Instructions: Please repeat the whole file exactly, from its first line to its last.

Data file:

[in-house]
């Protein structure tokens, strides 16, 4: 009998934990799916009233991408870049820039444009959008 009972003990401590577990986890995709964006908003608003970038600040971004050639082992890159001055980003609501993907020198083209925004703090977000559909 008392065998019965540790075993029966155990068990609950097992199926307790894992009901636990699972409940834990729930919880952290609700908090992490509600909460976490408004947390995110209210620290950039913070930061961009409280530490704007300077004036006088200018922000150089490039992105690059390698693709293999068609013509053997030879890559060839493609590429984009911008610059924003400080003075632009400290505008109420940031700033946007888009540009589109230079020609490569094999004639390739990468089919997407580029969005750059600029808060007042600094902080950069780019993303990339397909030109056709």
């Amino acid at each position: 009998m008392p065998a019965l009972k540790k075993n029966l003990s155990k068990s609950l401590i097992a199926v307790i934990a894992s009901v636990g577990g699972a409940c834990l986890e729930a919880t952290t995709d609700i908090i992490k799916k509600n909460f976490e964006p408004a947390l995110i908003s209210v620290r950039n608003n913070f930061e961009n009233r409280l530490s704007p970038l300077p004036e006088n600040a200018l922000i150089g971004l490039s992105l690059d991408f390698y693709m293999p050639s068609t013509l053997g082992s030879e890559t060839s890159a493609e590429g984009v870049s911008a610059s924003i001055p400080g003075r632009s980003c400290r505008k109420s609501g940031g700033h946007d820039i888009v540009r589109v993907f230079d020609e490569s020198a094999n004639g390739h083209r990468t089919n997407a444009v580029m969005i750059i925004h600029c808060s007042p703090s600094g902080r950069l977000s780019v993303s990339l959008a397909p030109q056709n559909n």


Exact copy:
[in-house]
């Protein structure tokens, strides 16, 4: 009998934990799916009233991408870049820039444009959008 009972003990401590577990986890995709964006908003608003970038600040971004050639082992890159001055980003609501993907020198083209925004703090977000559909 008392065998019965540790075993029966155990068990609950097992199926307790894992009901636990699972409940834990729930919880952290609700908090992490509600909460976490408004947390995110209210620290950039913070930061961009409280530490704007300077004036006088200018922000150089490039992105690059390698693709293999068609013509053997030879890559060839493609590429984009911008610059924003400080003075632009400290505008109420940031700033946007888009540009589109230079020609490569094999004639390739990468089919997407580029969005750059600029808060007042600094902080950069780019993303990339397909030109056709």
């Amino acid at each position: 009998m008392p065998a019965l009972k540790k075993n029966l003990s155990k068990s609950l401590i097992a199926v307790i934990a894992s009901v636990g577990g699972a409940c834990l986890e729930a919880t952290t995709d609700i908090i992490k799916k509600n909460f976490e964006p408004a947390l995110i908003s209210v620290r950039n608003n913070f930061e961009n009233r409280l530490s704007p970038l300077p004036e006088n600040a200018l922000i150089g971004l490039s992105l690059d991408f390698y693709m293999p050639s068609t013509l053997g082992s030879e890559t060839s890159a493609e590429g984009v870049s911008a610059s924003i001055p400080g003075r632009s980003c400290r505008k109420s609501g940031g700033h946007d820039i888009v540009r589109v993907f230079d020609e490569s020198a094999n004639g390739h083209r990468t089919n997407a444009v580029m969005i750059i925004h600029c808060s007042p703090s600094g902080r950069l977000s780019v993303s990339l959008a397909p030109q056709n559909n």